The legal action that forced Mike Myers into making ‘The Cat in the Hat’

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Throughout the 1990s and early 2000s, Mike Myers was one of the most popular comedy performers on the planet, but all it took were two disastrous movies to send his star plummeting downwards.

The Wayne’s World duology, So I Married and Axe Murderer, the Austin Powers trilogy, and the Shrek franchise all boast a huge number of fans and remain as widely quotable as ever, but Myers hasn’t played a major live-action role in a theatrical release since 2008.

In fact, he’s only made five big screen appearances in total since 2010’s Shrek Forever After in Inglourious Basterds, Terminal, Bohemian Rhapsody, Amsterdam, and Last Knight. Of that quintet, the first four were cameos that buried him under prosthetics, while the latter was a voice-only part in a Russian fantasy comedy.

Co-writing, producing, and starring in The Love Guru did him no favours when the film was resoundingly trashed in all corners, but five years previously, The Cat in the Hat had already ignited his decline. The response to the Dr Seuss adaptation was so dismal that the author’s widow banned any further live-action versions of her late husband’s back catalogue, which is why every single one to follow has been animated.

Nominated for ten Golden Raspberry Awards, The Cat in the Hat would be named ‘Worst Excuse for a Movie’, and despite gaining some defenders over the years, it makes a great deal of sense that Myers only agreed to headline the risible family-friendly caper as a means of avoiding legal action.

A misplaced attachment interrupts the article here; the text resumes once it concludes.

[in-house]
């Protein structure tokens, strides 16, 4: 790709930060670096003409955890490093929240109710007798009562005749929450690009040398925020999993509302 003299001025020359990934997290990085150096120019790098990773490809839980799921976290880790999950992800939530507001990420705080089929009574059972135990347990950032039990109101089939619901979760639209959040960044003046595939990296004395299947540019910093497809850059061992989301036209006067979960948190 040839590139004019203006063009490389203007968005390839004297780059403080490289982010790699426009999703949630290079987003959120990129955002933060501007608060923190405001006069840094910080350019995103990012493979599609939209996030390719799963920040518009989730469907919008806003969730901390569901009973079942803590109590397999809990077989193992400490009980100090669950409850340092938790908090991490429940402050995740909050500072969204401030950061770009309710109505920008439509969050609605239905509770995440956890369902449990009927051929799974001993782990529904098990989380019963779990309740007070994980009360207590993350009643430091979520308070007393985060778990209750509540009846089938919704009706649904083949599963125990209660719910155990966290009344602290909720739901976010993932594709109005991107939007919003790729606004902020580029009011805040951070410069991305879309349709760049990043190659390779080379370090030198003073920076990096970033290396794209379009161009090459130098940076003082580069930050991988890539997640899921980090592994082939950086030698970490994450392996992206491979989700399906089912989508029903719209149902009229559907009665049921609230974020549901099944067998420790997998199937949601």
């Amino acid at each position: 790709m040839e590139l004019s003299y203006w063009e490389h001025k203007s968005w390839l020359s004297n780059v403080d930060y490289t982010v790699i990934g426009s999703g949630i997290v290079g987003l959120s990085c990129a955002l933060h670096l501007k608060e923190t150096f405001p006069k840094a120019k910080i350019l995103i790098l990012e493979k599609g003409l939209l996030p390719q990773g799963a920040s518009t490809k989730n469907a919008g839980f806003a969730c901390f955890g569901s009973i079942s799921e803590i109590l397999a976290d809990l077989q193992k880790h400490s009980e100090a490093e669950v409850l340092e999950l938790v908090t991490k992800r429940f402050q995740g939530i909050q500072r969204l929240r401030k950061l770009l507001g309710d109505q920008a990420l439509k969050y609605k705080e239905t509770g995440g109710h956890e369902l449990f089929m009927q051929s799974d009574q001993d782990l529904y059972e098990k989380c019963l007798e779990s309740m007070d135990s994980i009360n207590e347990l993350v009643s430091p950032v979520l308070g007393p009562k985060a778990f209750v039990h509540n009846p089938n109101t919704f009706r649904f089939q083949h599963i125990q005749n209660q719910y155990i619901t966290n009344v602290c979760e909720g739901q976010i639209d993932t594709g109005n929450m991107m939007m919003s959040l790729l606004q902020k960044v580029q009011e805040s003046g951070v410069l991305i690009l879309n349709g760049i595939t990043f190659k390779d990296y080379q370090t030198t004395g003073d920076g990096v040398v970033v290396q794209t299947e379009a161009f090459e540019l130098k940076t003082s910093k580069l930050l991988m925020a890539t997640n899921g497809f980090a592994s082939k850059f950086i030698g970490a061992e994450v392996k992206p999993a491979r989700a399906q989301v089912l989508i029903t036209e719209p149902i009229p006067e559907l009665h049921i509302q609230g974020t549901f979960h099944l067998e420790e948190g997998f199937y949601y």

The star was once intended to headline Dieter’s Day, a feature-length adaptation focusing on his Saturday Night Live creation of the same name, but he cancelled the project in the summer of 2000 after remaining steadfastly unconvinced by the quality of the script he’d written himself.

As a result, Universal launched a $3.8million lawsuit to recoup the costs the studio had already spent on pre-production. A second filing came from Imagine Entertainment, who criticised Myers’ decision to abandon ship based on his own screenplay. In response, he would countersue them both, with a settlement eventually being made out of court.

One of the terms of the agreement was that Myers would agree to take top billing in another film from intended Dieter’s Day director Bo Welch, who ended up helming The Cat and the Hat. The leading man always maintained that he was a huge fan of the source material, telling About that it was “the first book I ever read and one of my best Christmas presents ever” when he received a copy at the age of eight years old, but it was Tim Allen who was originally cast in the title role before dropping out.

It was the looming threat of legal action that ultimately swayed Myers’ decision, and the results proved so dire that his standing in the industry took a serious hit as a direct result.

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